Robert Huff wrote:
> Chuck Swiger writes:
[ ... ]
> Would you care to nominate an inherently network-accessible
> program with such a track record? For example: 5.2.1 was released
> in late February; there are currently 12 security advisories*, of
> which I would consider at least 5 to be part of the core system.
> (As opposed to things in the base system, like BIND.)
"In March 1997, I offered $500 to the first person to publish a verifiable
security hole in the latest version of qmail: for example, a way for a user to
exploit qmail to take over another account.
My offer still stands. Nobody has found any security holes in qmail."
Note that the author has chosen to view this guarantee as applicable to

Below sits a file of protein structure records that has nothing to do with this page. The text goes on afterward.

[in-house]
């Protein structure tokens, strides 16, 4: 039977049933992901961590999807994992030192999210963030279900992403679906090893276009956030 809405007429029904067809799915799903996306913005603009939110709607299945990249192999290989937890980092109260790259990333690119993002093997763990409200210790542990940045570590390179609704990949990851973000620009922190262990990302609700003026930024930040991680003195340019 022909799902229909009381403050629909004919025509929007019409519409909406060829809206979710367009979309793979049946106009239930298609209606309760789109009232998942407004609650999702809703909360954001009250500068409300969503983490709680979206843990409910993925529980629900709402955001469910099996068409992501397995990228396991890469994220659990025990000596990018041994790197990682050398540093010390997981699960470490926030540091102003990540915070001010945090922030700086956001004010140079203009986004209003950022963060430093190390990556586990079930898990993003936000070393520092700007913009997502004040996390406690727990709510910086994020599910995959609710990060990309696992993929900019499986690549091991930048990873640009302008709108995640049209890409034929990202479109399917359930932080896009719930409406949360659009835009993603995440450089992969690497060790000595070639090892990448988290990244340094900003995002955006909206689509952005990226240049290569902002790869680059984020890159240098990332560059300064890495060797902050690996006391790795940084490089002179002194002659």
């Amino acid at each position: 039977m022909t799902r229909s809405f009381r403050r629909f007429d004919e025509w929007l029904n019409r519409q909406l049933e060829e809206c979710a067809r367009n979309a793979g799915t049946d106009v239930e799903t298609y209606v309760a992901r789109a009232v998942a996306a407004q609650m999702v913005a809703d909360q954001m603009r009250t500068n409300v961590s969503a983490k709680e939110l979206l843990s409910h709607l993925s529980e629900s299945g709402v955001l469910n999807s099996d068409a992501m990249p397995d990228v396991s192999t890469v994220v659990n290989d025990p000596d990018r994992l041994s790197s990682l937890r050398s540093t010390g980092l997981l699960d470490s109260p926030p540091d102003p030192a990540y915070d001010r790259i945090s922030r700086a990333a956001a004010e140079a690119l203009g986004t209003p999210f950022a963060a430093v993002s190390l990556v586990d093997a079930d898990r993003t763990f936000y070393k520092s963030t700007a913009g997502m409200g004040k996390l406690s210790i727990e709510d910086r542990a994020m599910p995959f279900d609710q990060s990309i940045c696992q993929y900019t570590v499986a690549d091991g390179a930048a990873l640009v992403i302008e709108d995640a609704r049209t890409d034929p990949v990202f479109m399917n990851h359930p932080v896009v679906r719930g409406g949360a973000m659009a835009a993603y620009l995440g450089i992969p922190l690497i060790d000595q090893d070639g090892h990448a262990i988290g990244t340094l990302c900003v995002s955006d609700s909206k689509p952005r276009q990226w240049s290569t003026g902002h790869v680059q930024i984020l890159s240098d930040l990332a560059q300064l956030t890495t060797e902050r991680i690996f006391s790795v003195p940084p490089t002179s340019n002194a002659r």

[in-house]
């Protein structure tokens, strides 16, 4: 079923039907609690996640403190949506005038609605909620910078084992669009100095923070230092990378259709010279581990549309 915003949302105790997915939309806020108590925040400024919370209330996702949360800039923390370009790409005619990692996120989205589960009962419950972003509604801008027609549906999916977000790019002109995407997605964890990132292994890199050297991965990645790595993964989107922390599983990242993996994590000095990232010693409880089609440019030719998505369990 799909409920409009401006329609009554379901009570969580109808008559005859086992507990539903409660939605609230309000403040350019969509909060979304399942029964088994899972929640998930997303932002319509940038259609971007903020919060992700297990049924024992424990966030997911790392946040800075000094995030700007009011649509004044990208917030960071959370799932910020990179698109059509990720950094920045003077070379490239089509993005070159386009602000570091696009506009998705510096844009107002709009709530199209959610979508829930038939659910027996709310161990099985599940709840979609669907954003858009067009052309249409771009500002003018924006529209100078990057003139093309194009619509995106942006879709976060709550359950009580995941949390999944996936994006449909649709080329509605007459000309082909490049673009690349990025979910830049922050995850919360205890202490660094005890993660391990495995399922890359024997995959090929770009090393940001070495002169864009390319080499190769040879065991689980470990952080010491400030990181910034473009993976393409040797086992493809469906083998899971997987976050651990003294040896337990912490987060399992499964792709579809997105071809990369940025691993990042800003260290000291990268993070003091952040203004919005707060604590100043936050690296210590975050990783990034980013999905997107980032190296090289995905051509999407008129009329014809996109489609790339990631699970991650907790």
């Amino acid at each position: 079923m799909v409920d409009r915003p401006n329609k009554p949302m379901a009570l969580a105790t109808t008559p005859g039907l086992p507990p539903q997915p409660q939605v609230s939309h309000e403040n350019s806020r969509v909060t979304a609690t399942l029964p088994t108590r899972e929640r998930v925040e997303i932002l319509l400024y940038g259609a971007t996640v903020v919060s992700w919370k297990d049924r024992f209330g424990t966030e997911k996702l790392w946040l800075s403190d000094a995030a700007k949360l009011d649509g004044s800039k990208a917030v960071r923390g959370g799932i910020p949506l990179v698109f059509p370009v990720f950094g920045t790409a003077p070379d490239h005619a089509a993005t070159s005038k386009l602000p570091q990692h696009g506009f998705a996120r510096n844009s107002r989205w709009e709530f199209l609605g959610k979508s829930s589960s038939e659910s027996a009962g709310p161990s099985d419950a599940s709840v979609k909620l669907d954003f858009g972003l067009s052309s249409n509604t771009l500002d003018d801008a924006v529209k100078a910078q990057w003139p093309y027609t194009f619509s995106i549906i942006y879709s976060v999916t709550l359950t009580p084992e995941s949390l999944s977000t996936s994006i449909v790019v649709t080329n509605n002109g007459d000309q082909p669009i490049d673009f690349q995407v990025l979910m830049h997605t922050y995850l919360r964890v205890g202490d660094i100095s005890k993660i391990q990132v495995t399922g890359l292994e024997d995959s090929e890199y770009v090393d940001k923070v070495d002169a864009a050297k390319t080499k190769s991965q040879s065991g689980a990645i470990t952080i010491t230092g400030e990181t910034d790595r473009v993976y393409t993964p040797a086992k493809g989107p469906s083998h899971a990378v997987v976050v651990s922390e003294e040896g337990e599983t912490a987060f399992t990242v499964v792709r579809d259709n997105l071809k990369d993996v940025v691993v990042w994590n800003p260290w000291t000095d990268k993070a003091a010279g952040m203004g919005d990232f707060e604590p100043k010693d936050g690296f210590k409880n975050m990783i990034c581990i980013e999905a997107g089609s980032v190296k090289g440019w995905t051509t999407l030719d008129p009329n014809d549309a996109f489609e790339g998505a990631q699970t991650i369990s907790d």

remotely exploitable holes resulting in being able to run programs as some
user, rather than denial-of-service exploits (say, filling up the drive due to
a mailbomb), and that there have been security issues with commonly used
patches to qmail. Then again, anything which uses SSL (ie, qmail+TLS) has
been vulnerable to the horde of OpenSSL issues...
People who think that installing qmail today are likely to not be hacked due
to a security hole in qmail over the next two years do indeed have some reason
for their belief.